‘Mines of Information’ was originated and delivered by artist Katy Goodhue and film maker David Quin in 2008. The project received Percent For Art funding from South Tipperary County Council. The primary aim of Mines of Information was to provide a framework for the entire Ballingarry Parish community to rediscover or learn about the local social and mining past.
The core participants in the 'Mines of Information' project were the 216 primary school children from the four national schools of Ballingarry Parish - St. Joseph’s N.S. Ballingarry, Mohobar N.S., Lios-na-mBroc N.S. and Slieveardagh N.S.The Commons. The children learned to use current video technology and experienced high-quality visual art classroom based sessions.
Katy Goodhue works with schools and groups originating and delivering unique visual art projects. She moved to the area in the mid 1990’s not knowing it had been a coal mining region. Through the Mines of Information project along with the children in the schools she began to learn about the mining heritage and this interest continues. She developed a blog for Heritage Week 2021 including videos she made about the mine sites with ex-miner Michael ‘King’ Cleere. The blog project received the National Heritage Week 2021 Tipperary County Award.
The project’s video component was co-ordinated by David Quin. He visited each school and trained the pupils from the senior and middle rooms on the operation of small mini-dv video cameras. As part of these workshops, the pupils interviewed each other on video so they experienced what it was like to set up and make an interview and especially what it is like to be interviewed. The pupils were all very enthusiastic and treated the cameras and the interviewees in a very mature way.
Next it was up to each pupil to persuade an adult to be interviewed., Grandparents, aunts, uncles, parents and neighbours generously gave their time and answered lots of questions in front of the camera. When the project was planned it was not appreciated how much interesting historic information would be recorded, which in turn was used back in the classrooms. When an interview was recorded the camera tape and other equipment was returned to the school. Almost 50 people were interviewed for the project and almost ten hours of video interview material was gathered.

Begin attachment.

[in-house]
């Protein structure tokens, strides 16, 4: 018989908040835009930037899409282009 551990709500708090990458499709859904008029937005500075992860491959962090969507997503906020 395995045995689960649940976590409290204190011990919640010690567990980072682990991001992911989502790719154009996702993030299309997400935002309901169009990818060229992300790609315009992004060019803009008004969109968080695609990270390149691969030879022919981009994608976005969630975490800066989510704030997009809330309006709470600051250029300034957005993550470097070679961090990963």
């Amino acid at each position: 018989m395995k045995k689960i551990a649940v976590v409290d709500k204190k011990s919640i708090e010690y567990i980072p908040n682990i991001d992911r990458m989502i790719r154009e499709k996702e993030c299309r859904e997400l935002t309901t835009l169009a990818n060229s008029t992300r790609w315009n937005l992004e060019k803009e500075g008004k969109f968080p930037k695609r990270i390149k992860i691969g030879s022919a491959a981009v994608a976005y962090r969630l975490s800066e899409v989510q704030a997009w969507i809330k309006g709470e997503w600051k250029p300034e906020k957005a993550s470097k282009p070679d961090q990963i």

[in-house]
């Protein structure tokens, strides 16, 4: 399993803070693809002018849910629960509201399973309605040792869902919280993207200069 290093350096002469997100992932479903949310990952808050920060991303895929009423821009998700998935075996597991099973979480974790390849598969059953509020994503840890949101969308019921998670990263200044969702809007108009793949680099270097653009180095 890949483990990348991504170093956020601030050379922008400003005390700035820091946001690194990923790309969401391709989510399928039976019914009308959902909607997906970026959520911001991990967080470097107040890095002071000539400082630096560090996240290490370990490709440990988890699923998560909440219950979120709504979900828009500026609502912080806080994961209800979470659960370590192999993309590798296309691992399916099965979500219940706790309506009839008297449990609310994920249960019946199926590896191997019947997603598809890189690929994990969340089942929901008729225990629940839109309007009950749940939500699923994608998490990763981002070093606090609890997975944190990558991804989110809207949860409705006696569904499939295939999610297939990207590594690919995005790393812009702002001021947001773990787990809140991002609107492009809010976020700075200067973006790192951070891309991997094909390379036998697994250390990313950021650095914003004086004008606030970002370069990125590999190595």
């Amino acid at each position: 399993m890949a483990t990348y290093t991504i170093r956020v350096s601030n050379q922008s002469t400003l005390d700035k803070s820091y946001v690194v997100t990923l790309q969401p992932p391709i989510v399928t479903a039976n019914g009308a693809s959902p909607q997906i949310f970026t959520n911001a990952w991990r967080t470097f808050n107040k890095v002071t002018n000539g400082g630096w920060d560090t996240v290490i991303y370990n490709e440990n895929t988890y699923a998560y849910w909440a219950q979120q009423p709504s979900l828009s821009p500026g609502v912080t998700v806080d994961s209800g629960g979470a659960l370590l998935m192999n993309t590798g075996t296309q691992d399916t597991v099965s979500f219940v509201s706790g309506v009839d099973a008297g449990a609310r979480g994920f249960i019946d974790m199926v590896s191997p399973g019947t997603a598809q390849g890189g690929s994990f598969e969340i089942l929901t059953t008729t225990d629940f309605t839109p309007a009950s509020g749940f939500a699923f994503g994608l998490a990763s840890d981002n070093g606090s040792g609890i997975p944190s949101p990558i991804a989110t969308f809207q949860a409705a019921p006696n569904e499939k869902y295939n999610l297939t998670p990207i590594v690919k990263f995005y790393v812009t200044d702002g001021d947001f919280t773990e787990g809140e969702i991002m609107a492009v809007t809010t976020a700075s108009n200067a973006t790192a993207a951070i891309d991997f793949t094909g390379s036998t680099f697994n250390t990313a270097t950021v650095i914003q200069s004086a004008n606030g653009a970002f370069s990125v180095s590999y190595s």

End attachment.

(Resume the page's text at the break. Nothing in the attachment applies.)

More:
The tapes were then viewed by David, who edited and archived the information gathered. The DVDs of the first-hand video accounts formed the resource that started the school children on their exploration of the past through visual art.
Good quality art materials were used throughout the project. The most eagerly anticipated part of each class was the video of the children’s own relatives and neighbours talking about the past, this was living history. Every child knew someone in the videos, some lots of the interviewees. They told of everyday life, transport, school, work and farming, as well as detailed accounts relating to the Slieveardagh area’s unique coal-mining heritage. Most of the pupils had not realised that life was so different in the recent past and many knew nothing of the mines and how they affected the greater community; they were especially interested in the miner’s stories. The class groups, their teachers and Katy discussed each video after it was shown and then the class made pictures, prints and 3D work in response to the stories and memories.
The children’s’ finished artwork and some of the video was brought together in an exhibition in Ballingarry Community Hall at the start of June 2008. Minister Mary Hannafin visited Balllingarry Hall and launched the Mines of Information Exhibition. Over a thousand people visited the exhibition in Ballingarry. Visitors to the hall shared more stories and yet more fascinating local information.
The County Museum, Clonmel was hosting an exhibition on prehistoric flint mining that had travelled from Poland and the Mines of Information project was invited to be exhibited alongside it. So many children had participated on the project that it was possible to put together a second exhibition of work which was in the museum from the end of May through to July 2008. The project received great feed back from the County Museum. The project was covered by Mick Coffey on Tipp FM and RTE’s Nationwide recorded an article on the project in the Museum as part of a special Slieveardagh programme broadcast in February 2009. The exhibition was also shown at Tipperary Institute, Thurles, and The Heritage Centre, Nenagh.
A final note in the article in the Ballingarry Parish Journal in 2008 showed the scale and inclusivity of the project
Congratulations to everyone who was part of the project- the schools staff especially those amongst you who took responsibility for the camera equipment. The interviewees, we realise most of you did it because you would do anything for your young relatives and friends- you did more than that – you provided the themes and shared information about the living past that possibly would otherwise have been forgotten. Everyone who helped with all the various requirements of mounting not one but two exhibitions- you were there when we needed extra help. Thank you to all the families and friends who came to the exhibitions and supported the most hard working participants – the primary school children of this parish.
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